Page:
Cowbells and Beethoven Highlight MSO Concert

Cowbells and Beethoven Highlight MSO Concert
Madison Symphony Orchestra

A barefoot trumpet player, a 112-piece orchestra and a few cowbells are pretty much standard for the Madison Symphony Orchestra.

Well, maybe not “standard” but this weekend’s MSO concerts certainly are taking the “blah” out of March.

Trumpeter Tine Thing Helseth, a Norwegian musician who played here in 2014, returns with a stirring performance of Johann Nepomuk Hummel’s “Concerto for Trumpet and Orchestra.”

She is a lovely woman who plays a mean trumpet, but her bare shoulders and bare feet seemed incongruous on a night when the temperature was 19 degrees and a north wind was howling through the city.

It might be a Norwegian thing.

The audience loved her and had almost to be forced to stop clapping so that she could play her encore.

Also visiting the MSO is conductor Carl St. Clare, music director of the Pacific Symphony, who has previously conducted our orchestra in 2005, 2007 and 2012.

How would one describe St. Clare? Let’s put it this way: MSO conductor John DeMain is no shrinking violet on stage, but, in comparison to St. Clare, DeMain might as well be an Amish monk.

St. Clare has white hair that wraps down to his shoulders. He pounces on the podium (though when Helseth was performing he was far more subdued) and seems almost in physical contact with each musician.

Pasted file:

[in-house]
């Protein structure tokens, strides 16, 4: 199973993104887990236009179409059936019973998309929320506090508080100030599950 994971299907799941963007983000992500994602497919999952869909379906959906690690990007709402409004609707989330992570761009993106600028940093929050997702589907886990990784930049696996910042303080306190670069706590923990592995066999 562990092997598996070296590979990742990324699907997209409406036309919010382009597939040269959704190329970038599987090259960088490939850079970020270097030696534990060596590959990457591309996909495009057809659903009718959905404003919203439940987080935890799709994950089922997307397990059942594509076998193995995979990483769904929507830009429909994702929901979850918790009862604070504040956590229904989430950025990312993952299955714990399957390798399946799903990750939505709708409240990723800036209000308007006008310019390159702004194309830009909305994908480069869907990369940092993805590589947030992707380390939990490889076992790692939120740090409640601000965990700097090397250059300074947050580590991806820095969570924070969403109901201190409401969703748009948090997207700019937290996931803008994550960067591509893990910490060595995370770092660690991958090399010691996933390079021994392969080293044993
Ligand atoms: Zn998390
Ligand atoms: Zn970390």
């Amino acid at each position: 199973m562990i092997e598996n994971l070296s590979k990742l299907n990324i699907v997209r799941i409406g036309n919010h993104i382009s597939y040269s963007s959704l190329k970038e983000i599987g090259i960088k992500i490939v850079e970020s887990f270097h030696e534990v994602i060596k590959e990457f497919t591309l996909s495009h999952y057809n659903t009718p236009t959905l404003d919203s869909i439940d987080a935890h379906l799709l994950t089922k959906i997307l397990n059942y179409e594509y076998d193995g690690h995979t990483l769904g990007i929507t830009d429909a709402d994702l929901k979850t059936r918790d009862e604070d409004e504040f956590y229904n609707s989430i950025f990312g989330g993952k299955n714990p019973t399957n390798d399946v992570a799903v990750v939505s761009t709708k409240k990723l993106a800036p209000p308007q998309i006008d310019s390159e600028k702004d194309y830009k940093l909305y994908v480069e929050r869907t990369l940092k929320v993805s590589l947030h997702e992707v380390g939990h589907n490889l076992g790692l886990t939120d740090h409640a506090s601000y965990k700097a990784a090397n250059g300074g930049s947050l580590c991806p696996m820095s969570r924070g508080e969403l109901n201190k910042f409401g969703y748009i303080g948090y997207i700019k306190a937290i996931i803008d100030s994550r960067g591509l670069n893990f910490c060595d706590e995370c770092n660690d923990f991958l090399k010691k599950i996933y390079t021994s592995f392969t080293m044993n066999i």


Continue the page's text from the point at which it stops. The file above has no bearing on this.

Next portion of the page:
Speaking of musicians, this weekend’s symphony is the “Alpine Symphony” by Richard Strauss.

It is a 23-movement (actually, they’re called “tableaux”) symphonic poem that follows a journey through the alps.

The orchestra included 112 musicians, 103 on stage and nine trumpets off-stage and, according to music historian J. Micheal Allsen, it is the second-largest orchestra to perform an MSO concert. A Mahler symphony a few years ago had 118 musicians.

The cowbells come in a tableaux set in a meadow. Later, a musical thunderstorm pulls full force from all the instruments, including the Overture Concert Organ.

They play 52 minutes without stopping (the cowbells don’t go the entire distance) and make quite an impressive display.

Beethoven’s “Overture to Egmont” rounds out the program. It is just nine minutes long but is a beautiful piece of music.

The concert will be repeated at 8 p.m. Saturday and Sunday at 2:30 p.m.